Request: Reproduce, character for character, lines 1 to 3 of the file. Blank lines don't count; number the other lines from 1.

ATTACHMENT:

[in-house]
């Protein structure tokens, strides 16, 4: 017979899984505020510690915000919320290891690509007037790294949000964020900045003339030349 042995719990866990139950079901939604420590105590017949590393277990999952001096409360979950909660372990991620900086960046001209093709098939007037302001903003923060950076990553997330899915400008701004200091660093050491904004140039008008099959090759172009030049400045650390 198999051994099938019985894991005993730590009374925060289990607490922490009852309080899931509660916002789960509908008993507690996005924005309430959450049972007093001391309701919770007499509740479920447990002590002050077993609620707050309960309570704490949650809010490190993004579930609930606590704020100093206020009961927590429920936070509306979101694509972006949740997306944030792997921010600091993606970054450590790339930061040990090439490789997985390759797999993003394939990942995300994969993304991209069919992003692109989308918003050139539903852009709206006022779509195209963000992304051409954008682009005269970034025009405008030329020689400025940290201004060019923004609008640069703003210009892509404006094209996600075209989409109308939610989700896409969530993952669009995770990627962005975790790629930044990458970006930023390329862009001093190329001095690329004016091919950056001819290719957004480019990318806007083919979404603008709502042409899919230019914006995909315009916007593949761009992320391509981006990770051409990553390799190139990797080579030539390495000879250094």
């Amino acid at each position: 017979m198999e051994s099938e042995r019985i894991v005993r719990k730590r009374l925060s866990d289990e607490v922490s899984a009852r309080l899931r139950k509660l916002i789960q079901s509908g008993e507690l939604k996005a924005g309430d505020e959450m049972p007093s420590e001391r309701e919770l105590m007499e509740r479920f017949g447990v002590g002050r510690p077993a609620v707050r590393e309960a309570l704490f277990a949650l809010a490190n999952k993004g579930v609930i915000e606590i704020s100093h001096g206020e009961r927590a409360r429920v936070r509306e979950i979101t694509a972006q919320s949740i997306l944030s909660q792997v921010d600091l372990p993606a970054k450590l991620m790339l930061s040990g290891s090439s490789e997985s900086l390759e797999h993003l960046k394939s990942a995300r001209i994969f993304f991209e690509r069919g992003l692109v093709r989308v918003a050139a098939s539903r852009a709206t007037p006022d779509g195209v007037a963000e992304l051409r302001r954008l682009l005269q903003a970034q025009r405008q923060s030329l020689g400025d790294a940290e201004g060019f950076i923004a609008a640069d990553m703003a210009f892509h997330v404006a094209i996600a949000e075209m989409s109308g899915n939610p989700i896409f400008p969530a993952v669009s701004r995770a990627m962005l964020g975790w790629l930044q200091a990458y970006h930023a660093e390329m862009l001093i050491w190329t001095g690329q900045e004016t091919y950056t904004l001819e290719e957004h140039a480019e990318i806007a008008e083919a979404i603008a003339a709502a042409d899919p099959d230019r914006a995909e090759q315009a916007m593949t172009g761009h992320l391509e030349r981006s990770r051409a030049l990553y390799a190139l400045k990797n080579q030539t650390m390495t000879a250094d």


[in-house]
């Protein structure tokens, strides 16, 4: 017979899984505020510690915000919320290891690509007037790294949000964020900045003339030349 042995719990866990139950079901939604420590105590017949590393277990999952001096409360979950909660372990991620900086960046001209093709098939007037302001903003923060950076990553997330899915400008701004200091660093050491904004140039008008099959090759172009030049400045650390 198999051994099938019985894991005993730590009374925060289990607490922490009852309080899931509660916002789960509908008993507690996005924005309430959450049972007093001391309701919770007499509740479920447990002590002050077993609620707050309960309570704490949650809010490190993004579930609930606590704020100093206020009961927590429920936070509306979101694509972006949740997306944030792997921010600091993606970054450590790339930061040990090439490789997985390759797999993003394939990942995300994969993304991209069919992003692109989308918003050139539903852009709206006022779509195209963000992304051409954008682009005269970034025009405008030329020689400025940290201004060019923004609008640069703003210009892509404006094209996600075209989409109308939610989700896409969530993952669009995770990627962005975790790629930044990458970006930023390329862009001093190329001095690329004016091919950056001819290719957004480019990318806007083919979404603008709502042409899919230019914006995909315009916007593949761009992320391509981006990770051409990553390799190139990797080579030539390495000879250094």
């Amino acid at each position: 017979m198999e051994s099938e042995r019985i894991v005993r719990k730590r009374l925060s866990d289990e607490v922490s899984a009852r309080l899931r139950k509660l916002i789960q079901s509908g008993e507690l939604k996005a924005g309430d505020e959450m049972p007093s420590e001391r309701e919770l105590m007499e509740r479920f017949g447990v002590g002050r510690p077993a609620v707050r590393e309960a309570l704490f277990a949650l809010a490190n999952k993004g579930v609930i915000e606590i704020s100093h001096g206020e009961r927590a409360r429920v936070r509306e979950i979101t694509a972006q919320s949740i997306l944030s909660q792997v921010d600091l372990p993606a970054k450590l991620m790339l930061s040990g290891s090439s490789e997985s900086l390759e797999h993003l960046k394939s990942a995300r001209i994969f993304f991209e690509r069919g992003l692109v093709r989308v918003a050139a098939s539903r852009a709206t007037p006022d779509g195209v007037a963000e992304l051409r302001r954008l682009l005269q903003a970034q025009r405008q923060s030329l020689g400025d790294a940290e201004g060019f950076i923004a609008a640069d990553m703003a210009f892509h997330v404006a094209i996600a949000e075209m989409s109308g899915n939610p989700i896409f400008p969530a993952v669009s701004r995770a990627m962005l964020g975790w790629l930044q200091a990458y970006h930023a660093e390329m862009l001093i050491w190329t001095g690329q900045e004016t091919y950056t904004l001819e290719e957004h140039a480019e990318i806007a008008e083919a979404i603008a003339a709502a042409d899919p099959d230019r914006a995909e090759q315009a916007m593949t172009g761009h992320l391509e030349r981006s990770r051409a030049l990553y390799a190139l400045k990797n080579q030539t650390m390495t000879a250094d």